We’ve heard quite a bit of anecdotal evidence suggesting that Firefox usage saw an upswing in the frequency of crashes during the second half of 2009. This experience has generally been tied to Firefox 3.5, which was released in late June. Ideally, we’d have a lot of really rich data to tell a story around the crashiness of Firefox and the associated improvements that are being made. While some new data systems are about to hit the scene (see here and here) allowing us to figure out precisely what’s going on, we do have a couple data sets that we can rely on today.
Let’s now try to answer the question, “have Firefox users noticed a decrease in the frequency of Firefox crashes during recent months?”
First, let’s look at the total number of crashes. Below you’ll see a trended ratio that is total daily crashes (i.e., crash report submissions) divided by total active daily users of Firefox. For example, 1M instances of Firefox crashes in a day divided by 100M users of Firefox on that day would give a ratio of 1%. It’s a slight trend, but you can see that since early October, the ratio has decreased. (Please note that this trended ratio assumes a constant client side throttling percentage.)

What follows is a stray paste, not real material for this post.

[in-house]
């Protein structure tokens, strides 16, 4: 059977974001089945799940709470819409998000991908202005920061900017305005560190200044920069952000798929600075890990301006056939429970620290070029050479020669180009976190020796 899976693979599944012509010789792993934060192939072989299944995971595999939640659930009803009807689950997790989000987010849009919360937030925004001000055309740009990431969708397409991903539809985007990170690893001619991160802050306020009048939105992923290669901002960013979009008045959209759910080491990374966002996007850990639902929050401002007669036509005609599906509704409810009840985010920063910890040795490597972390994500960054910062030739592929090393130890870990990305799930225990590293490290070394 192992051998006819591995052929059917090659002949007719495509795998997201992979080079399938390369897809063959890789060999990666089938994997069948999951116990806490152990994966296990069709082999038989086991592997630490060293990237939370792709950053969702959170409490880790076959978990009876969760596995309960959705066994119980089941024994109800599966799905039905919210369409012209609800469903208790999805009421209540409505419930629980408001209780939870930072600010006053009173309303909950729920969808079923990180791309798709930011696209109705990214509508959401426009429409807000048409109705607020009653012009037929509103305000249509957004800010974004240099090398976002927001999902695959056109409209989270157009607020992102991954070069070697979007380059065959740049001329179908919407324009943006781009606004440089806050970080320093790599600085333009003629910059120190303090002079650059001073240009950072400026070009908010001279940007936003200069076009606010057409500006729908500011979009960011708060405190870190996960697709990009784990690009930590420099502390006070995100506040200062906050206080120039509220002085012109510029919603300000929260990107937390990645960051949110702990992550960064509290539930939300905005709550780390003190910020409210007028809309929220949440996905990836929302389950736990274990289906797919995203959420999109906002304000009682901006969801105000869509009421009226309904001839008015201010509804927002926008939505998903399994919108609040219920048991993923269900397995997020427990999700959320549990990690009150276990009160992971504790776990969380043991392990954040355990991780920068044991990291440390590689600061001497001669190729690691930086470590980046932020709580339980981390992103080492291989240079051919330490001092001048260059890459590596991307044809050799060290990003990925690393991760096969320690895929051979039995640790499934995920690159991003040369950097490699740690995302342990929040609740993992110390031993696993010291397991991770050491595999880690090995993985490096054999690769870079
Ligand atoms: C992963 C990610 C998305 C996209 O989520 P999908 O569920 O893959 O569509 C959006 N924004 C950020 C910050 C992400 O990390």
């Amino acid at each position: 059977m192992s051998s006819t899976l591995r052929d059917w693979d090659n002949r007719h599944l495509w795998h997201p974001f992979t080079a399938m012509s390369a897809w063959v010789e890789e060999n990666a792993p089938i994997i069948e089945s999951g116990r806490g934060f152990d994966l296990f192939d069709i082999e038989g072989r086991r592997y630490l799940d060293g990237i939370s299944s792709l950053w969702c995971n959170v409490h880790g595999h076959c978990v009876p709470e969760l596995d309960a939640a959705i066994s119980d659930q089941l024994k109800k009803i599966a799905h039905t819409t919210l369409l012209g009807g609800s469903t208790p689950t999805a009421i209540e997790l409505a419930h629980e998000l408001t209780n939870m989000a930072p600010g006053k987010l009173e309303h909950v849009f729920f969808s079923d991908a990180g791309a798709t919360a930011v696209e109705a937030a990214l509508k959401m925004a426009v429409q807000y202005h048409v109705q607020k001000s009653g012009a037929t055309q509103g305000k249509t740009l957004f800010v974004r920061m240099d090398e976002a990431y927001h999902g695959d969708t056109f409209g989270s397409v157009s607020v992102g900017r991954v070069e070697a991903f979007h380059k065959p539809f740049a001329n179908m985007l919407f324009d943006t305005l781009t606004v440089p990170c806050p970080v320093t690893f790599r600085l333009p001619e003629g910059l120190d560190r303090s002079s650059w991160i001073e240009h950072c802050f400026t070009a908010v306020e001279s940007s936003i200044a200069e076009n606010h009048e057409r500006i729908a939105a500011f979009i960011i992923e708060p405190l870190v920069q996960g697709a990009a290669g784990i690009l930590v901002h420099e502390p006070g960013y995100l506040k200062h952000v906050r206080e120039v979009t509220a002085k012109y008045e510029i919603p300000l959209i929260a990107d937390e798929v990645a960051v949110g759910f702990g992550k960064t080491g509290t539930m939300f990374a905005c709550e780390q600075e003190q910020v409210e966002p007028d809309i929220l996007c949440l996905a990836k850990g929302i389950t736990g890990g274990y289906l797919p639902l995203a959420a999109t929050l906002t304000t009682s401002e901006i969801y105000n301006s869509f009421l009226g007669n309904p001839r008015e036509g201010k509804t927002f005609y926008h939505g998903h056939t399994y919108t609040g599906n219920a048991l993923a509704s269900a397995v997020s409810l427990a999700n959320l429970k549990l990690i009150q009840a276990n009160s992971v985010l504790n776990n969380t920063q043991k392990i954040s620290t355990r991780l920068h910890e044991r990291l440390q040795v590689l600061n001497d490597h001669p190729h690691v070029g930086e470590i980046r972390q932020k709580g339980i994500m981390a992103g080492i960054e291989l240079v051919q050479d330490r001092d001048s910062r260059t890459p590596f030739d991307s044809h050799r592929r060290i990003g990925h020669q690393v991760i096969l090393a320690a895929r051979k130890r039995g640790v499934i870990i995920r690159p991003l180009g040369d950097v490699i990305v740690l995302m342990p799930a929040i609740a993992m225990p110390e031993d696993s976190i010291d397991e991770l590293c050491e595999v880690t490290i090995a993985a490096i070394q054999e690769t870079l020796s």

Next, let’s look at some slightly more qualitative information – the Firefox Uninstall Survey (data is available here). For the question, “Why did you uninstall Firefox?”, we can see if there’s any trend in the frequency with which people are selecting “Too many crashes” as an response option. While it is concerning that this option continues to be the #1 reason cited by users, the trend has been in decline since August.
I want to stress that the data points above merely represent some very early analysis – much more is on the way! That said, the charts above do suggest, at least directionally, that efforts by the Mozilla community (e.g., CrashKill, Socorro team) have been making an impact in recent months.